The group's letter to Sebelius highlights the role the Medicare and Medicaid Electronic Health Record Incentive Program is playing in the adoption of health information technology, but suggests that many providers are not prepared to meet the program's timeline. Eligible hospitals have until July 1 to demonstrate compliance with meaningful use; Oct. 1 is the deadline for eligible professionals.
Top healthcare groups petition HHS for meaningful-use extensions
The letter asks that the deadline be extended to 2015 for providers to adopt, implement and train their staff on meaningful-use requirements, and that they be afforded flexibility in the assessment of their implementation.
Vendors have not kept up with the need to update software to the latest standards, clearly hindering providers from moving ahead, the groups contend.
“With only a fraction of 2011 Edition products currently certified to 2014 Edition standards, it is clear the pace and scope of change have outstripped the ability of vendors to support providers,” the letter states.
“Providers need adequate time to learn how to use the newly deployed technology, including examining staff assignments, workflows and practice process,” the letter said. “If providers move forward, as dictated by the current policy, our concerns regarding rushed implementations are heightened. Furthermore, we believe the 'all or nothing' approach—where missing a single objective by even a small amount results in failure for the program year—compounds our concerns.”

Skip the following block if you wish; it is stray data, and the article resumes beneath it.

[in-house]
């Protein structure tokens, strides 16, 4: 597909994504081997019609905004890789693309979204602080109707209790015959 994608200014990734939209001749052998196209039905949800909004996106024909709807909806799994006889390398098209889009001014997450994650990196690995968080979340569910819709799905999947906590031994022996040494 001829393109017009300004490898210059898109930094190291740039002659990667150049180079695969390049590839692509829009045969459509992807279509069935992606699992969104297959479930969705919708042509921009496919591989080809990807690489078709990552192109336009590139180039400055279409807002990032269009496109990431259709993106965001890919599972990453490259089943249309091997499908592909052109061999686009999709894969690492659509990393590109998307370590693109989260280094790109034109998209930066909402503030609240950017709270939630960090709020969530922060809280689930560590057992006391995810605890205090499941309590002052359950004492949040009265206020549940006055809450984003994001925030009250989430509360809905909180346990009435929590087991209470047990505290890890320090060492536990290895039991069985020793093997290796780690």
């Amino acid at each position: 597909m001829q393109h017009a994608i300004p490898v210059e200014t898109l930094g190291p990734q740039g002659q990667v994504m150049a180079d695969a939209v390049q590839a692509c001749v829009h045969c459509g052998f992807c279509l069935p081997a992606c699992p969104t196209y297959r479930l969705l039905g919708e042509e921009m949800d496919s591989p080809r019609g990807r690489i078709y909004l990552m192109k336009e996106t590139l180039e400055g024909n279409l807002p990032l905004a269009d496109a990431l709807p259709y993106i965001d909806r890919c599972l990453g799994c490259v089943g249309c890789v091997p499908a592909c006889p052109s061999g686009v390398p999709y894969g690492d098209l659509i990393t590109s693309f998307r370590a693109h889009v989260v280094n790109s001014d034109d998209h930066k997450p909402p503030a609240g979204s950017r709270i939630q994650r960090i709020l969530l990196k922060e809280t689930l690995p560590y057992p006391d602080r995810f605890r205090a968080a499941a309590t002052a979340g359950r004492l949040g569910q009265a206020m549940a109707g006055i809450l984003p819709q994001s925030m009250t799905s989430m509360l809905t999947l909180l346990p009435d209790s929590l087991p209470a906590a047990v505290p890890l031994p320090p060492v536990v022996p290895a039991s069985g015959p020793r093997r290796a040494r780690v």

A recent study conducted by the American Medical Association and the RAND Corp. showed that many physicians are frustrated with their EHR systems and find the technology interferes with patient care. AMA President Dr. Ardis Dee Hoven suggests that physicians need more time to be properly trained and educated on EHR best practices to make the systems worthwhile.
“The AMA is increasingly alarmed that the meaningful-use program continues to move full steam ahead without regard to the challenges faced by physicians, hospitals and vendors during the past few years,” Hoven said in a release. “Continued difficulties experienced in the current program are a clear sign that federal requirements must be revised.”
The AMA is one of 48 organizations that signed the letter. Others include the American Health Information Management Association, College of Healthcare Information Management Executives and the American Hospital Association.
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